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  1. #1
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    Passing 'this' to an anonymous function in an event listener

    Hello!

    I'm working with nested functions and trying to pass a 'this' value to an anonymous being used in an assignment for an event listener. Here's the basics of my code:

    Code:
    <div id='abc'></div>
    <script type='text/javascript'>
    var abc = function () {
        this.myFunction = function() {
            var myObj
            myObj = document.createElement("input");
            myObj.setAttribute("type", "button");
            myObj.setAttribute("value", "Click Me");
            myObj.addEventListener("click", function () {
                this.doDing();
            }, false);
            document.getElementById('abc').appendChild(myObj);
        }
        this.doDing = function () { alert('ding'); }
    }
    var myInstance = new abc();
    myInstance.myFunction();
    </script>
    So, this should plop a button inside our DIV and when clicked I'd like it to run the alert-ding; unfortunately it seems to want to run the function as defined under the buttons object which doesn't work out too well.

    Any suggestions?

    Thanks!

  • #2
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    I think you'd have to do it like this:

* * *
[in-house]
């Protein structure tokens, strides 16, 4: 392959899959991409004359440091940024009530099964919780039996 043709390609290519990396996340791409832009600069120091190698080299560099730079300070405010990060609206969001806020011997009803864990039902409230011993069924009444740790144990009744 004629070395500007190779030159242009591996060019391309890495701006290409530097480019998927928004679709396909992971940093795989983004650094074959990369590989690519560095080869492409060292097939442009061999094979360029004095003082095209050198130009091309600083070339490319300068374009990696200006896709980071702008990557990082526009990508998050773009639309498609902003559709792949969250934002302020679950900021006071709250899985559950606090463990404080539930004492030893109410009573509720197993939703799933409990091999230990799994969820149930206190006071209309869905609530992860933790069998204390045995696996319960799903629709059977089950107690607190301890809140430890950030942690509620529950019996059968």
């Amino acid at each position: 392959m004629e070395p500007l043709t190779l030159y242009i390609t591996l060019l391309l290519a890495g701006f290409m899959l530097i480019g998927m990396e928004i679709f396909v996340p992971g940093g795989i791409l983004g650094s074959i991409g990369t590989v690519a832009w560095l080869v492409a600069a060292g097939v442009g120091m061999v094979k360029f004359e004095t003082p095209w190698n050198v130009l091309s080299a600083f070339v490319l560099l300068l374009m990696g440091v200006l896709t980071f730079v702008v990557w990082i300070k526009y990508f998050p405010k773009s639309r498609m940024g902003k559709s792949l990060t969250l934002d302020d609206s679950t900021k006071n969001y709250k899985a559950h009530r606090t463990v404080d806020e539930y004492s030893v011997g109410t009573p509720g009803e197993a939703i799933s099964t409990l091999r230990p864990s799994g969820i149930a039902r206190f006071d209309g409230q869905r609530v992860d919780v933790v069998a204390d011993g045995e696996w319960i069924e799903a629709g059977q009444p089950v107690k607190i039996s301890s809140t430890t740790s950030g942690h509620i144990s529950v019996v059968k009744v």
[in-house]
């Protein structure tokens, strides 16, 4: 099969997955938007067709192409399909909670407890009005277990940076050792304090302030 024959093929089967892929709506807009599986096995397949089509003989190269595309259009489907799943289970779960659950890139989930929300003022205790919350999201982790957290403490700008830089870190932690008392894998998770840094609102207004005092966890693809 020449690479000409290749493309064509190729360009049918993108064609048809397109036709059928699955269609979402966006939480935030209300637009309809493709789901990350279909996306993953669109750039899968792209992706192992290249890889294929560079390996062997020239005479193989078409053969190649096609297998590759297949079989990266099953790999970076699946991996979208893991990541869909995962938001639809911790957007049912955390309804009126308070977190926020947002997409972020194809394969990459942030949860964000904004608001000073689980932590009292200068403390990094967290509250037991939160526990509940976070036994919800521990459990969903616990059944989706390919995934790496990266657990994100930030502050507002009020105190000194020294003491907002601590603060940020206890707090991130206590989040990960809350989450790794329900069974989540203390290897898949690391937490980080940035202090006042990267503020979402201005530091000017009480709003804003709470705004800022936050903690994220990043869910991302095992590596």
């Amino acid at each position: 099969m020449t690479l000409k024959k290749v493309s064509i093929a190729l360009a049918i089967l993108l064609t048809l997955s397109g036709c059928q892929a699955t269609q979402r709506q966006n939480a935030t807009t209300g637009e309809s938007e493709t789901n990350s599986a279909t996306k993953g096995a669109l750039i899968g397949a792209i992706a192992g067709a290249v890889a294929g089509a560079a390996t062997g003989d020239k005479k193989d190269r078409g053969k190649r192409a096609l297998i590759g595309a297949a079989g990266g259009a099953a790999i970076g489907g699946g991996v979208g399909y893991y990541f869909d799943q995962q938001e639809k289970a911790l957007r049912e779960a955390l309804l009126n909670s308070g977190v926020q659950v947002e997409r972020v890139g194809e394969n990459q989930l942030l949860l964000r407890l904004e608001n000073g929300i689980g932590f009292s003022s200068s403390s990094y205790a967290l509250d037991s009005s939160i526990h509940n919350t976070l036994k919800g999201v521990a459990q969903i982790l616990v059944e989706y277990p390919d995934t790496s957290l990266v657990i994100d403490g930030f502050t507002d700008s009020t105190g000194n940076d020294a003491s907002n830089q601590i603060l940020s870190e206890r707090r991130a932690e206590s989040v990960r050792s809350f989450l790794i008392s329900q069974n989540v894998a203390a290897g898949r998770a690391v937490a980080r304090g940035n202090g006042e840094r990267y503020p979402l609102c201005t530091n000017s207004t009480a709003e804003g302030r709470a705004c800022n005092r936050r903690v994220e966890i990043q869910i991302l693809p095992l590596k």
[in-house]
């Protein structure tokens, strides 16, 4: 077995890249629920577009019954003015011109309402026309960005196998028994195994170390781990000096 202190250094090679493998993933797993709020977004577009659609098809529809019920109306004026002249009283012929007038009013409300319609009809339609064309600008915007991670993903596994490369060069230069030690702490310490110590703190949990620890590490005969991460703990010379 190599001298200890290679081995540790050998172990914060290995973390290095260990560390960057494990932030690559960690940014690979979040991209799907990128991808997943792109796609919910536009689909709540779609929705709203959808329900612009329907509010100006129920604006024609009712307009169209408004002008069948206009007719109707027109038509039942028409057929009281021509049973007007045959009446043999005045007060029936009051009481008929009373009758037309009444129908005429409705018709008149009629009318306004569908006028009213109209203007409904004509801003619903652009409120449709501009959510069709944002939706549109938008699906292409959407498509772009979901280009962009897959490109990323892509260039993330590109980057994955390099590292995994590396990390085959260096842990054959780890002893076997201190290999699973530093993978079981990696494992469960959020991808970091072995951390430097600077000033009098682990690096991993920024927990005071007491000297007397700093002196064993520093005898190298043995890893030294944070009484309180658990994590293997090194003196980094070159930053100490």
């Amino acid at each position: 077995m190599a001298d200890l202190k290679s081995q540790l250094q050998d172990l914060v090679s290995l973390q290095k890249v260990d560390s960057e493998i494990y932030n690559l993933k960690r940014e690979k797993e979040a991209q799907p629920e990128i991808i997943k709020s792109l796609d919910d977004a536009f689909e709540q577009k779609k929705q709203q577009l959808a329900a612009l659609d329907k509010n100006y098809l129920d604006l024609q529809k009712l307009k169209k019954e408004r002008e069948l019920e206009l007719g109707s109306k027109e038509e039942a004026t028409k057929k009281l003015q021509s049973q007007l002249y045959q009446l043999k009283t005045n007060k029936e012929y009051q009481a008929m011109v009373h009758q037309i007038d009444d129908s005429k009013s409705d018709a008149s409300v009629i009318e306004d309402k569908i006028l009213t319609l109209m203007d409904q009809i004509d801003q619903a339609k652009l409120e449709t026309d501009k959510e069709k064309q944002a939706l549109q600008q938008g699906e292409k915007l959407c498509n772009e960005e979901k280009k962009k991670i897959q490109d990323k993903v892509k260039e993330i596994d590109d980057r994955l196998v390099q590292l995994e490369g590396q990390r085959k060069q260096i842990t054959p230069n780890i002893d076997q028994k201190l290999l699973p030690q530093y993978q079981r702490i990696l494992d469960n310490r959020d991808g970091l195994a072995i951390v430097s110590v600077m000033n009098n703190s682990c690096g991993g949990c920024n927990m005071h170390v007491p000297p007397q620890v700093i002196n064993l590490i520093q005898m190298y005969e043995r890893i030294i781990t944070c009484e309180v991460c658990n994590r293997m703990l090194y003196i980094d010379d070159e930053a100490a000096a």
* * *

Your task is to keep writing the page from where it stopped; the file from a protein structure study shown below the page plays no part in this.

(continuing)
Code:
    var abc = function () {
        this.myFunction = function() {
            var myObj
            var abcinst=this;
            myObj = document.createElement("input");
            myObj.setAttribute("type", "button");
            myObj.setAttribute("value", "Click Me");
            myObj.addEventListener("click", function () {
                abcinst.doDing();
            }, false);
            document.getElementById('abc').appendChild(myObj);
        }
        this.doDing = function () { alert('ding'); }
    }
    var myInstance = new abc();
    myInstance.myFunction();

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    Malcolm (06-10-2010)

  • #3
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    Yep, that works. I was hoping to do the something that wouldn't make another copy of the object in memory.

    Thanks!


    Edit:
    Oh, I lie, this creates a reference to the object and uses no additional memory.
    Last edited by Malcolm; 06-10-2010 at 09:35 PM. Reason: Reading about JS memory usage filled in the blanks

  • #4
    Senior Coder Dormilich's Avatar
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    there’s an even easier solution for your case.
    PHP Code:
    var abc = function () {
        
    this.myFunction = function() {
            var 
    myObj
            myObj 
    document.createElement("input");
            
    myObj.setAttribute("type""button");
            
    myObj.setAttribute("value""Click Me");
            
    myObj.addEventListener("click"this.doDingfalse);
            
    document.getElementById('abc').appendChild(myObj);
        }
        
    this.doDing = function () { alert('ding'); }
    }
    var 
    myInstance = new abc();
    myInstance.myFunction(); 
    it works because there’s no this in .doDing()
    The computer is always right. The computer is always right. The computer is always right. Take it from someone who has programmed for over ten years: not once has the computational mechanism of the machine malfunctioned.
    André Behrens, NY Times Software Developer


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